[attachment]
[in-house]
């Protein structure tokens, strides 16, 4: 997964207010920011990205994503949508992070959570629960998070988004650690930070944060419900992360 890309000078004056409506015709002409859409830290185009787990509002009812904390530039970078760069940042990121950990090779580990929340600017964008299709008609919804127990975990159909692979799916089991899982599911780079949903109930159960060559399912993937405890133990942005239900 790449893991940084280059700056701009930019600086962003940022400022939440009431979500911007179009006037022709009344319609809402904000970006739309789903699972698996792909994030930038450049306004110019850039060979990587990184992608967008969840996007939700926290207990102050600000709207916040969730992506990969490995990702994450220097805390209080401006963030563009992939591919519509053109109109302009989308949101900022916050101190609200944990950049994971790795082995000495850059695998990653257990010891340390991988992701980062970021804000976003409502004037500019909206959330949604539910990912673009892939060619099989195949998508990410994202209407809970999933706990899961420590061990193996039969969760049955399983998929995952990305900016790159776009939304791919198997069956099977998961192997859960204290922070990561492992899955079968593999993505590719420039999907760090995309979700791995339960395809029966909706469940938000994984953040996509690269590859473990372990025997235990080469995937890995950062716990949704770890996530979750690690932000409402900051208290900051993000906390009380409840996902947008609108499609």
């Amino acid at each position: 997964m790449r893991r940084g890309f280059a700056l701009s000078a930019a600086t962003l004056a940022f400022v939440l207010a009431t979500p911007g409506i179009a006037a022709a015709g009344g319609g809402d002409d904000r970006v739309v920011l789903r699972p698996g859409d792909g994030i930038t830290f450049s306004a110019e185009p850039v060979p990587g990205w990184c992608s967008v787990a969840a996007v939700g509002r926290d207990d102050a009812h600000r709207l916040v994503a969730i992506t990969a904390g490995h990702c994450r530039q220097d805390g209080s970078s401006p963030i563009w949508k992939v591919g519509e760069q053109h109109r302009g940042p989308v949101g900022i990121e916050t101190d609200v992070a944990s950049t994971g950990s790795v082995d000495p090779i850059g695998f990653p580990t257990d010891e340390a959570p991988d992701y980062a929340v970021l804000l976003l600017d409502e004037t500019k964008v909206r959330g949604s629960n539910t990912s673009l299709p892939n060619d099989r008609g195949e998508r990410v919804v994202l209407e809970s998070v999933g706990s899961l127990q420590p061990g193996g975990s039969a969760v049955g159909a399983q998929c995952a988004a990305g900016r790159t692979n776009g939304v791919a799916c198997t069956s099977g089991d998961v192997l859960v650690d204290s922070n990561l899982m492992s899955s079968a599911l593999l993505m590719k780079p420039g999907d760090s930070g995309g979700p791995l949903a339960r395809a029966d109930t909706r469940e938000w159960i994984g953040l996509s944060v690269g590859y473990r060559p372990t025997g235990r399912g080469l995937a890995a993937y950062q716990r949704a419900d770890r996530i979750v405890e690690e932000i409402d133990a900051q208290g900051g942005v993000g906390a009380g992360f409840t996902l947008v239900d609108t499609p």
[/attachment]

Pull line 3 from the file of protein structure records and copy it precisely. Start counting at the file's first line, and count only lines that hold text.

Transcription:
């Amino acid at each position: 997964m790449r893991r940084g890309f280059a700056l701009s000078a930019a600086t962003l004056a940022f400022v939440l207010a009431t979500p911007g409506i179009a006037a022709a015709g009344g319609g809402d002409d904000r970006v739309v920011l789903r699972p698996g859409d792909g994030i930038t830290f450049s306004a110019e185009p850039v060979p990587g990205w990184c992608s967008v787990a969840a996007v939700g509002r926290d207990d102050a009812h600000r709207l916040v994503a969730i992506t990969a904390g490995h990702c994450r530039q220097d805390g209080s970078s401006p963030i563009w949508k992939v591919g519509e760069q053109h109109r302009g940042p989308v949101g900022i990121e916050t101190d609200v992070a944990s950049t994971g950990s790795v082995d000495p090779i850059g695998f990653p580990t257990d010891e340390a959570p991988d992701y980062a929340v970021l804000l976003l600017d409502e004037t500019k964008v909206r959330g949604s629960n539910t990912s673009l299709p892939n060619d099989r008609g195949e998508r990410v919804v994202l209407e809970s998070v999933g706990s899961l127990q420590p061990g193996g975990s039969a969760v049955g159909a399983q998929c995952a988004a990305g900016r790159t692979n776009g939304v791919a799916c198997t069956s099977g089991d998961v192997l859960v650690d204290s922070n990561l899982m492992s899955s079968a599911l593999l993505m590719k780079p420039g999907d760090s930070g995309g979700p791995l949903a339960r395809a029966d109930t909706r469940e938000w159960i994984g953040l996509s944060v690269g590859y473990r060559p372990t025997g235990r399912g080469l995937a890995a993937y950062q716990r949704a419900d770890r996530i979750v405890e690690e932000i409402d133990a900051q208290g900051g942005v993000g906390a009380g992360f409840t996902l947008v239900d609108t499609p």